By Noam Maggor, Cornell University
The first age of globalization between around 1870 and World War I created a strategic new role for cities, making them into pivotal sites for the worldwide movement of capital, goods, and labor. And yet, urbanization was never merely derivative of this larger process. Cities were more than nodes in wide-ranging networks or points where faraway connections became localized. They emerged, rather, as places where global integration was itself produced and forged, always via social and political conflict.
The posh Back Bay neighborhood of Boston, circa 1870. Orderly and homogeneous, it looked visually and architecturally similar to the capitals of Europe, signaling a retreat from the surrounding industrial landscape and embodying the cosmopolitan sensibilities of a unified upper class.
By Razak Khan, Georg-August-Universität Göttingen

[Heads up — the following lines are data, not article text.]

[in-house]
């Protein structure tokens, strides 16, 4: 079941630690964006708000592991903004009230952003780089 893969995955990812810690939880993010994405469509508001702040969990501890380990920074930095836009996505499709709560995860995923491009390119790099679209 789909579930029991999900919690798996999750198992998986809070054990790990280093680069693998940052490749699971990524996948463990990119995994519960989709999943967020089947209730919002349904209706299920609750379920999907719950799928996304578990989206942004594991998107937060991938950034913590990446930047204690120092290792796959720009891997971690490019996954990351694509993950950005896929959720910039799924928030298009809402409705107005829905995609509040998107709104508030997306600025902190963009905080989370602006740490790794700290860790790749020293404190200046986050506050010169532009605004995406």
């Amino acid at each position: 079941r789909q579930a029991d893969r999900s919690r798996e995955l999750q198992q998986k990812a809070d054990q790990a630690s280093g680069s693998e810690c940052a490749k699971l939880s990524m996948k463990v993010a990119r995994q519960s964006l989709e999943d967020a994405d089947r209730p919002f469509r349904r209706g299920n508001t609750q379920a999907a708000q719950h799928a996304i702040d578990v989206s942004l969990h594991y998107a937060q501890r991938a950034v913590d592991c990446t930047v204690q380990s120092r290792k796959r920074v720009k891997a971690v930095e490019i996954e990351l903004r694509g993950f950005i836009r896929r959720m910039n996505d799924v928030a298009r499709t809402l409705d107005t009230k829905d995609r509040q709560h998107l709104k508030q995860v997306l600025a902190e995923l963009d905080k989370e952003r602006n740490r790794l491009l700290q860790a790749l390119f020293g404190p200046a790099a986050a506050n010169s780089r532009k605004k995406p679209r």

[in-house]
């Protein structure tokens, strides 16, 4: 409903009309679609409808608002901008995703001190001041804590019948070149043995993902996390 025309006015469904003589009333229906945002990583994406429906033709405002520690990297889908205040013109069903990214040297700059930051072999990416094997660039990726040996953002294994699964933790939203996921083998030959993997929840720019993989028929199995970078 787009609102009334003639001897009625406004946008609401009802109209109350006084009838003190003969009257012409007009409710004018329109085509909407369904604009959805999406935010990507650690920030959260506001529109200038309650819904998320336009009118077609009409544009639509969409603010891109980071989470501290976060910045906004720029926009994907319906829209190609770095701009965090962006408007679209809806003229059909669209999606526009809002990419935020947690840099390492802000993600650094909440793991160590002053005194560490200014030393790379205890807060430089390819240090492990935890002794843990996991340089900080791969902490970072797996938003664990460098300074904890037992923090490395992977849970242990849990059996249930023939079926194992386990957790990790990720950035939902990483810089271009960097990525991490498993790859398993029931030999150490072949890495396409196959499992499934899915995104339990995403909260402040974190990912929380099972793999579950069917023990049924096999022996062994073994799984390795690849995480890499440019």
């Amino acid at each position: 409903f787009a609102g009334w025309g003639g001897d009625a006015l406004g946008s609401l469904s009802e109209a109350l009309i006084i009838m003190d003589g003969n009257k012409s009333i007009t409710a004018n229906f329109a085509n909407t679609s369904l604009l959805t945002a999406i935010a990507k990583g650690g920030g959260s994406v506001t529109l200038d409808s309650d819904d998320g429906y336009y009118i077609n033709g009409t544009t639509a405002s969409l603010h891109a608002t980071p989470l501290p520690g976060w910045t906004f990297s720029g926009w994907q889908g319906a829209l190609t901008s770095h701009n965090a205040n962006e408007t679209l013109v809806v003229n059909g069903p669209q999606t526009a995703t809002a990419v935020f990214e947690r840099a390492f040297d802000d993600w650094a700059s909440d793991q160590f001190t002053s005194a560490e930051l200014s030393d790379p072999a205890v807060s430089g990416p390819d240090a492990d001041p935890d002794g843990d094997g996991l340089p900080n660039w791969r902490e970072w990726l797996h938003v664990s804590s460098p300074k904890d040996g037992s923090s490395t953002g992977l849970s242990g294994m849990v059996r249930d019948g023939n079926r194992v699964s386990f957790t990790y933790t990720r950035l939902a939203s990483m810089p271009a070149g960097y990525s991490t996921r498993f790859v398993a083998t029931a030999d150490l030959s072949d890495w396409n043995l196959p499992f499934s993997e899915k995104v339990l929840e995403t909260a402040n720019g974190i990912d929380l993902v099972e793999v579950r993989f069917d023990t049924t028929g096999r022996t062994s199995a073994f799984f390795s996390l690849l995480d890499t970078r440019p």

The colonial state in India often justified the continuation of princely states as a policy for the preservation of “traditional patterns” in the cultural sphere. While the “traditional” was seemingly preserved, it was also increasingly transformed in princely states under colonial paramountcy. Princely states were not isolated entities with unchanging structures but need to be re-located within the British Empire’s changing discourses and practices to understand the nexus between princely sovereignty and modernity. This post studies the illustrative example of urban development and architecture in the Rampur princely state. Rampur survived as the only Muslim-ruled princely state in the colonial United Provinces in the post-1857-revolt context. While the city of Rampur and its culture display many characteristics of what may be termed as that of an “Islamic city,” it nonetheless developed as a cosmopolitan city with Indo-Islamic, colonial modern, and diverse other cultural influences. This entangled history gave Rampur a distinctly local and yet global cosmopolitan culture, which is most evident in its architecture and urbanism among other cultural artefacts.